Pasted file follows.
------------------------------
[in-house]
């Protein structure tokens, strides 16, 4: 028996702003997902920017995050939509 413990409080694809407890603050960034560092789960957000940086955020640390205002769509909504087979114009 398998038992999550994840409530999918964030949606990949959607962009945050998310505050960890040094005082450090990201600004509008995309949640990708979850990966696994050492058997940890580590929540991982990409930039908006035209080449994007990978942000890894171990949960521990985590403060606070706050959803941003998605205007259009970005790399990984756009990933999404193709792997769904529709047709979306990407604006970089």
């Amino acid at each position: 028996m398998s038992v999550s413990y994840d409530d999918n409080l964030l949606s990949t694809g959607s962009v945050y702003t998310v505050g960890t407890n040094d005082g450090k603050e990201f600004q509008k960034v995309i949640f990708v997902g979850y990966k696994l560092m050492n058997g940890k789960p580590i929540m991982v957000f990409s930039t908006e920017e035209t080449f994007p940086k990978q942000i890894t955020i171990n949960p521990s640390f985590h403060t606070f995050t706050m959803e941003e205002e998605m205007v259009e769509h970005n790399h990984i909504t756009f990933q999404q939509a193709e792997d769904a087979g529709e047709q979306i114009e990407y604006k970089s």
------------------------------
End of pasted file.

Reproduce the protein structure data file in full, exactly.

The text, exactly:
[in-house]
């Protein structure tokens, strides 16, 4: 028996702003997902920017995050939509 413990409080694809407890603050960034560092789960957000940086955020640390205002769509909504087979114009 398998038992999550994840409530999918964030949606990949959607962009945050998310505050960890040094005082450090990201600004509008995309949640990708979850990966696994050492058997940890580590929540991982990409930039908006035209080449994007990978942000890894171990949960521990985590403060606070706050959803941003998605205007259009970005790399990984756009990933999404193709792997769904529709047709979306990407604006970089």
């Amino acid at each position: 028996m398998s038992v999550s413990y994840d409530d999918n409080l964030l949606s990949t694809g959607s962009v945050y702003t998310v505050g960890t407890n040094d005082g450090k603050e990201f600004q509008k960034v995309i949640f990708v997902g979850y990966k696994l560092m050492n058997g940890k789960p580590i929540m991982v957000f990409s930039t908006e920017e035209t080449f994007p940086k990978q942000i890894t955020i171990n949960p521990s640390f985590h403060t606070f995050t706050m959803e941003e205002e998605m205007v259009e769509h970005n790399h990984i909504t756009f990933q999404q939509a193709e792997d769904a087979g529709e047709q979306i114009e990407y604006k970089s």